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Credit Scores and College Investment

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  • Nicole Simpson

    (Colgate University)

  • Felicia Ionescu

    (Colgate University)

Abstract

eligibility conditions in the private market for student loans induces a 5.2 percent decline in the four-year college investment rate, whereas a relaxation in borrowing limits for government student loans leads to a 5.1 percent increase in the four-year college investment rate, with most of the changes coming from students with low and medium credit scores.

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Bibliographic Info

Paper provided by Society for Economic Dynamics in its series 2010 Meeting Papers with number 666.

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Date of creation: 2010
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Handle: RePEc:red:sed010:666

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Postal: Society for Economic Dynamics Christian Zimmermann Economic Research Federal Reserve Bank of St. Louis PO Box 442 St. Louis MO 63166-0442 USA
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References

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  1. Ralph Stinebrickner & Todd Stinebrickner, 2008. "The Effect of Credit Constraints on the College Drop-Out Decision: A Direct Approach Using a New Panel Study," American Economic Review, American Economic Association, vol. 98(5), pages 2163-84, December.
  2. Diego Restuccia & Carlos Urrutia, 2002. "Intergenerational Persistence of Earnings: The Role of Early and College Education," Working Papers diegor-02-03, University of Toronto, Department of Economics.
  3. Thomas J. Kane & Cecilia E. Rouse, 1993. "Labor Market Returns to Two- and Four-Year Colleges: Is a Credit a Credit and Do Degrees Matter?," NBER Working Papers 4268, National Bureau of Economic Research, Inc.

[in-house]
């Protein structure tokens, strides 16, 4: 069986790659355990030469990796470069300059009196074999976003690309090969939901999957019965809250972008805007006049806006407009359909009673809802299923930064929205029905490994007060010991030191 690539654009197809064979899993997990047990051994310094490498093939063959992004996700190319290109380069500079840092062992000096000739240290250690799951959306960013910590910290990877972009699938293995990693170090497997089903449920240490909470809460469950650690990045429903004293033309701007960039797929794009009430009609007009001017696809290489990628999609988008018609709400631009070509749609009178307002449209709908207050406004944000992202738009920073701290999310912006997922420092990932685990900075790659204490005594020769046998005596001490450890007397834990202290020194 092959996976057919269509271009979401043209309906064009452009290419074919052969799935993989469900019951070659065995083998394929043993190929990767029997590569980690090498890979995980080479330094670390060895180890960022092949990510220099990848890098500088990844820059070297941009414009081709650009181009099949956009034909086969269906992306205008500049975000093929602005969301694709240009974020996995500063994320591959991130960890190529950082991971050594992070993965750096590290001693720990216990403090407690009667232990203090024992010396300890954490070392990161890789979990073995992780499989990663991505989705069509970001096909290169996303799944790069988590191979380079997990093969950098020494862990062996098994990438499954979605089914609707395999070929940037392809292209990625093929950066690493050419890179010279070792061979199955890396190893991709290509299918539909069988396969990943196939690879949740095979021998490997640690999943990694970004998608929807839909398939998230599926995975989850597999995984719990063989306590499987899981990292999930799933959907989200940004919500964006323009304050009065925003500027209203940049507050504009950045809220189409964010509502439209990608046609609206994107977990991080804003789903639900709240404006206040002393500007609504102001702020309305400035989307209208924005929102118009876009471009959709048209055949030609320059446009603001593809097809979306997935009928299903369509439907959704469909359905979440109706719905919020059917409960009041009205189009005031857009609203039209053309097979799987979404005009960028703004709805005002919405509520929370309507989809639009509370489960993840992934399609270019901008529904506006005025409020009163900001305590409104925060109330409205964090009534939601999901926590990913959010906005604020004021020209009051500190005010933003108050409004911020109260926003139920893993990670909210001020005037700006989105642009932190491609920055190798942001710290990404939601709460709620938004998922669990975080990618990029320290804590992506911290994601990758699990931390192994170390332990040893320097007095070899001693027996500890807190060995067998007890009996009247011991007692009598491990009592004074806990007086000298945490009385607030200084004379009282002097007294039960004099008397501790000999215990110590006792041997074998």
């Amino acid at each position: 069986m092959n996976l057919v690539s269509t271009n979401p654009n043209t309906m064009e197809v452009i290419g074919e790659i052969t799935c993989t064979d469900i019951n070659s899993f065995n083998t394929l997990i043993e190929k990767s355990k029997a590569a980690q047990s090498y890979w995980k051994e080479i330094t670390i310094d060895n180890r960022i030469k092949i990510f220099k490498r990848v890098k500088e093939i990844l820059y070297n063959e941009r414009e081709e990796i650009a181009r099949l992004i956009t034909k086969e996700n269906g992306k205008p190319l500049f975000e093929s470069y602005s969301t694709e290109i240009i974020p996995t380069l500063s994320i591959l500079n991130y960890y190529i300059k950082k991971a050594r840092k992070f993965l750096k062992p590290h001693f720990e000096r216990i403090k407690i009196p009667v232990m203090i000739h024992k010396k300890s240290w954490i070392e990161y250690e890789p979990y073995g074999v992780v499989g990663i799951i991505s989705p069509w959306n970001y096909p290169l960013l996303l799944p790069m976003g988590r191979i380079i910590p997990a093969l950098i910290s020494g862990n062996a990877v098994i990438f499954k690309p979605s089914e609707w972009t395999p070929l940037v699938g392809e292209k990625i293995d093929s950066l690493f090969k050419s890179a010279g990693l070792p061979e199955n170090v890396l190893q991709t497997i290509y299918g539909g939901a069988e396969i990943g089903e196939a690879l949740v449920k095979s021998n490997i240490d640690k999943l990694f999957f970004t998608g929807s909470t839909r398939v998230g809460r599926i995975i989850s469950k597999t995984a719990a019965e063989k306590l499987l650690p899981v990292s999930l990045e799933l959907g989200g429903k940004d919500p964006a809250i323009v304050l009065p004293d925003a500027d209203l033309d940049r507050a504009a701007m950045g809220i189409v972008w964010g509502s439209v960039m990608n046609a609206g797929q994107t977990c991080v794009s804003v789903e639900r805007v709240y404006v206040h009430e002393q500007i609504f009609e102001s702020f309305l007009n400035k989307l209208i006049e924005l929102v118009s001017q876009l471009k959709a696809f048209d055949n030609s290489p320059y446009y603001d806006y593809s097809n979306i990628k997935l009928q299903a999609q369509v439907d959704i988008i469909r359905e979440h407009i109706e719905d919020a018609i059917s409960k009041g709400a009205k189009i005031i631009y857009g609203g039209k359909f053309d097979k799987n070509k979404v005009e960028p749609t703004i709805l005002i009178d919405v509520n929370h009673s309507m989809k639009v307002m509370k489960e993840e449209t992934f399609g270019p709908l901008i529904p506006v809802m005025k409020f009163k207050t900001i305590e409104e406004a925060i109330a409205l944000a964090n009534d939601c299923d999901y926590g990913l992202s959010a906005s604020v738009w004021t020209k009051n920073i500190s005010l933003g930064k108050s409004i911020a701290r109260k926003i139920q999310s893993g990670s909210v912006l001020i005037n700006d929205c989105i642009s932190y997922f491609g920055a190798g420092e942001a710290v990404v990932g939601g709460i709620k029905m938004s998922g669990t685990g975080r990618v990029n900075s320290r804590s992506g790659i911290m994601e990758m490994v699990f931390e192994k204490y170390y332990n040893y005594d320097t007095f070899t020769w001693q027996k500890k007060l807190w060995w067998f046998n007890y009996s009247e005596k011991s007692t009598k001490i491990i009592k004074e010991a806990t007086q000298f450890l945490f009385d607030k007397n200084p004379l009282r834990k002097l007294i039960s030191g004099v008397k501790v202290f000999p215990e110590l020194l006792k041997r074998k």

4. Pedro Carneiro & James J. Heckman, 2002. "The Evidence on Credit Constraints in Post--secondary Schooling," Economic Journal, Royal Economic Society, Royal Economic Society, vol. 112(482), pages 705-734, October.
  5. Ralph Stinebrickner & Todd R. Stinebrickner, 2003. "Working during School and Academic Performance," Journal of Labor Economics, University of Chicago Press, University of Chicago Press, vol. 21(2), pages 449-472, April.
  6. Lance J. Lochner & Alexander Monge-Naranjo, 2010. "The Nature of Credit Constraints and Human Capital," University of Western Ontario, CIBC Centre for Human Capital and Productivity Working Papers, University of Western Ontario, CIBC Centre for Human Capital and Productivity 20101, University of Western Ontario, CIBC Centre for Human Capital and Productivity.
  7. Cagetti, Marco & De Nardi, Mariacristina, 2008. "Wealth Inequality: Data And Models," Macroeconomic Dynamics, Cambridge University Press, Cambridge University Press, vol. 12(S2), pages 285-313, September.
  8. David H. Autor & Frank Levy & Richard J. Murnane, 2003. "The Skill Content Of Recent Technological Change: An Empirical Exploration," The Quarterly Journal of Economics, MIT Press, MIT Press, vol. 118(4), pages 1279-1333, November.
  9. Philippe Belley & Lance Lochner, 2007. "The Changing Role of Family Income and Ability in Determining Educational Achievement," Working Papers 2011-037, Human Capital and Economic Opportunity Working Group.
  10. Todd Schoellman & Lutz Hendricks, 2009. "Student Abilities During the Expansion of U.S. Education, 1950-2000," 2009 Meeting Papers, Society for Economic Dynamics 162, Society for Economic Dynamics.
  11. Kartik Athreya, 2008. "A Quantitative Theory of Information and Unsecured Credit," 2008 Meeting Papers 68, Society for Economic Dynamics.
  12. Flavio Cunha & James J. Heckman & Salvador Navarro, 2005. "Separating Uncertainty from Heterogeneity in Life Cycle Earnings," NBER Working Papers 11024, National Bureau of Economic Research, Inc.
  13. Carlos Garriga & Mark P. Keightley, 2007. "A general equilibrium theory of college with education subsidies, in-school labor supply, and borrowing constraints," Working Papers, Federal Reserve Bank of St. Louis 2007-051, Federal Reserve Bank of St. Louis.